Case Reports in Anesthesiology

Case Reports in Anesthesiology / 2013 / Article

Case Report | Open Access

Volume 2013 |Article ID 716756 |

Rajeev Puri, Arpita Saxena, Awak Mittal, Zia Arshad, Yogita Dwivedi, Trilok Chand, Apurva Mittal, Archna Agrawal, Jay Prakash, Sathiyanarayanan Pilendran, "Pycnodysostosis: An Anaesthetic Approach to This Rare Genetic Disorder", Case Reports in Anesthesiology, vol. 2013, Article ID 716756, 3 pages, 2013.

Pycnodysostosis: An Anaesthetic Approach to This Rare Genetic Disorder

Academic Editor: E. W. Nielsen
Received21 Dec 2012
Accepted10 Feb 2013
Published14 Mar 2013


Pycnodysostosis (the Toulouse-Lautrec syndrome) is a rare autosomal-recessive disorder of osteoclast dysfunction. This disorder was first described by Maroteaux and Lamy in 1962. We describe anaesthetic management of a 35-year-old female having pyknodysostosis with fracture shaft left femur with anticipated difficult intubation. Therefore, spinal anesthesia was planned for her fracture fixation. The intra- and postoperative period remains uneventful.

1. Introduction

Pycodysostosis is a rare autosomal-recessive disorder of osteoclast dysfunction due to mutation of cathepsin K gene [1] causing osteosclerosis. The disease shows equal sex distribution with high parental consanguinity, having an incidence of 1.7 per 1 million births [2, 3]. This disorder is characterized by short stature, increased bone density, short and stubby fingers, fragile bones that may fracture easily, and craniofacial abnormalities caused by delayed suture closure. Patients usually present with frequent fractures even after minor trauma.

2. Case Report

A 34-year-old, 45 kg patient having Pycodysostosis was planned for elective femur plating under spinal anesthesia. The patient had past history of spontaneous fractures which were managed conservatively. Her mental and sexual developments were normal. Patient had large protruding tongue (Figure 1) and Mallampati grade IV with a history of snoring. Patient had characteristic short stature, particularly limbs, short broad hands, frontal and occipital bossing, and chest deformities. Radiograph demonstrates increased bone density with hypoplastic clavicle, narrow intervertebral spaces, and bowing long bones (Figure 2). The patient height was 130 cm, upper limb to lower limb ratio was 60/76, and arm span was 128 cm. Patient had no known history of allergy to any drug. Laboratory investigations including serum electrolytes, ECG, and X-ray of chest were within normal limits.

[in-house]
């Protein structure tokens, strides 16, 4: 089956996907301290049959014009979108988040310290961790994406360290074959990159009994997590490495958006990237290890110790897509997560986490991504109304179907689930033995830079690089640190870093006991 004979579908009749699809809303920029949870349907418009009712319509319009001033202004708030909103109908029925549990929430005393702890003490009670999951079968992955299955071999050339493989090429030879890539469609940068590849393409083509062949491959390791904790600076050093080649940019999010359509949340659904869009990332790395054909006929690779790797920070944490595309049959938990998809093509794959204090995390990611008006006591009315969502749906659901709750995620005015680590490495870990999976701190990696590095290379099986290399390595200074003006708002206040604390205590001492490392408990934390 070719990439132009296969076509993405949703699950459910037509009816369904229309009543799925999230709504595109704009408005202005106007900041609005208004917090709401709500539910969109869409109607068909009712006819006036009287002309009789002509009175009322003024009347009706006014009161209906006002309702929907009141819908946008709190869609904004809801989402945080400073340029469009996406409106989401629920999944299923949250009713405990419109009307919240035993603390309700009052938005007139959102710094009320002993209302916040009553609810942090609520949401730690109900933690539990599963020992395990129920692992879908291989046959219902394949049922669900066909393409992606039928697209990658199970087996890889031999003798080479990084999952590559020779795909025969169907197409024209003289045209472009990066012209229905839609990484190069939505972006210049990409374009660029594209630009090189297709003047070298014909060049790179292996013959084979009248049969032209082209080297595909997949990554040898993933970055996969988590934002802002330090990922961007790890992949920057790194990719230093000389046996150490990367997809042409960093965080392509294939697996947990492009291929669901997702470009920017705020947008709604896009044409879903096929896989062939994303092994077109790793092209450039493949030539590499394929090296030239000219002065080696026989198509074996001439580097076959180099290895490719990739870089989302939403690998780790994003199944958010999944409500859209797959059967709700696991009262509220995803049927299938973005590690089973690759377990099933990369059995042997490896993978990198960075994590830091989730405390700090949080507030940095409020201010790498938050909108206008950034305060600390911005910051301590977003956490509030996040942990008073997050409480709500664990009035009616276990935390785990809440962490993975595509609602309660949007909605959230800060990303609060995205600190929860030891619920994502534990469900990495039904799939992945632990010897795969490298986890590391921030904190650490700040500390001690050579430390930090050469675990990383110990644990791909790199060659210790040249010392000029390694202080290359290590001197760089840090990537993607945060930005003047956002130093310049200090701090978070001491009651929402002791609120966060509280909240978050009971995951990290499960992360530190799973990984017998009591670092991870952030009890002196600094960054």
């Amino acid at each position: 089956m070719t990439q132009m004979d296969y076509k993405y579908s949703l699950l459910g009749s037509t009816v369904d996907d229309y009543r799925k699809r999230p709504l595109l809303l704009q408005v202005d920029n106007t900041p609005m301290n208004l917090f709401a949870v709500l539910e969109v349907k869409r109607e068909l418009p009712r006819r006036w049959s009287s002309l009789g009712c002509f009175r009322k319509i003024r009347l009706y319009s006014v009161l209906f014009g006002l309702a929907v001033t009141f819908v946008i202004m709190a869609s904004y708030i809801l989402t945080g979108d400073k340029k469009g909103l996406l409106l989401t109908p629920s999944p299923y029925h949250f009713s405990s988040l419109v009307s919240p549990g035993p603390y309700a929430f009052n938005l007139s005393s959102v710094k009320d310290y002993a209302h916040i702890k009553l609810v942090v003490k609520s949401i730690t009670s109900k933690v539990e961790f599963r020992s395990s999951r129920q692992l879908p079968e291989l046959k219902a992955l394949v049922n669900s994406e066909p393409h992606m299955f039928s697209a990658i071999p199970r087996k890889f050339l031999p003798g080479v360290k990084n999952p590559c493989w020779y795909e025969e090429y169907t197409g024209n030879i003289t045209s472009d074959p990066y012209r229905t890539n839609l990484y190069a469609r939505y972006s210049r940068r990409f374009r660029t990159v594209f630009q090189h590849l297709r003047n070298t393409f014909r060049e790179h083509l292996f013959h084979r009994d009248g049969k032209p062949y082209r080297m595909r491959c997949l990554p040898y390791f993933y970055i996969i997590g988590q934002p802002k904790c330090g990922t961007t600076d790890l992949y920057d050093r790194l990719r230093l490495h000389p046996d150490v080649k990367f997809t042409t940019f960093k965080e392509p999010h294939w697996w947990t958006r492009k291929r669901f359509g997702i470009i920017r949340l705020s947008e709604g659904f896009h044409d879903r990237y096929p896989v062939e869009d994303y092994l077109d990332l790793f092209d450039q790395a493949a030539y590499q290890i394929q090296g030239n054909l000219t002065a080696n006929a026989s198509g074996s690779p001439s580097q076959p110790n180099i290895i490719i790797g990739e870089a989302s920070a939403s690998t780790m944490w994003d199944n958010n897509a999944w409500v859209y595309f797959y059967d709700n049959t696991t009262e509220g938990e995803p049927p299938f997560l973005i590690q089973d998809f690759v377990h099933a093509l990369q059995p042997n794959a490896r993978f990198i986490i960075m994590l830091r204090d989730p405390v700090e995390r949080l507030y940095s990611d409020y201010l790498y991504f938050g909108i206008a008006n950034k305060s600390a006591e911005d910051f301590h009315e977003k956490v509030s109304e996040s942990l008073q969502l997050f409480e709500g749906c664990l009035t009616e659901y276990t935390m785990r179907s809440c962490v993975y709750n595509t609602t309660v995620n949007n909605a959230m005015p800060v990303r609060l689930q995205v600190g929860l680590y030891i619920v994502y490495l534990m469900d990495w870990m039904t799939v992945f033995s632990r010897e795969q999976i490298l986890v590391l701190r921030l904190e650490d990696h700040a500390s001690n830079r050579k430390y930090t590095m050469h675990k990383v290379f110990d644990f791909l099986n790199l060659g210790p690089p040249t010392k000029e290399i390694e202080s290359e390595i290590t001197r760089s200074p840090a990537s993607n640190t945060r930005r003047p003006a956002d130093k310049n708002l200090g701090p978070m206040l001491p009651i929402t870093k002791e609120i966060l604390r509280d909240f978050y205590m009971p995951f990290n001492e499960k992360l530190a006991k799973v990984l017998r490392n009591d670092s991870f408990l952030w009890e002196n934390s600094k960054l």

Inside the operation theatre intravenous access was secured with an 18-gauge cannula, and preloading was done with 500 mL of Ringer’s lactate. Urinary catheterization was done. Monitoring of electrocardiograph, heart rate, SpO2, and NIBP was done. Patient preoperative vitals were within normal limits. Ceftriaxone 1 gm was administered. Under strict aseptic conditions, spinal anesthesia was given at lumber space L2-3 with 26-gauge spinal needle in sitting position. Drug used was 2.5 mL of bupivacaine heavy (0.5%). The patient then positioned supine, and a sensory level up to T12 was achieved. 1 mL of midazolam was given to the patient to allay operative anxiety. Total duration of surgery was 80 minutes. Intraoperative and postoperative period was uneventful.

3. Discussion

Pycodysostosis is a rare autosomal-recessive disorder of osteoclast dysfunction [4], and the understanding of early and delayed radio-clinical manifestations of pycnodysostosis is very important since it resembles cleidocranial dysostosis and osteopetrosis [5]. The features which differentiates it are short stature, brachycephaly, generalized diffuse osteosclerosis, sclerosis of the terminal phalanges (Figure 3), hypoplastic clavicles, and history of multiple fractures of long bones [6]. The jaw and collar bone (clavicles) are also particularly prone to fractures.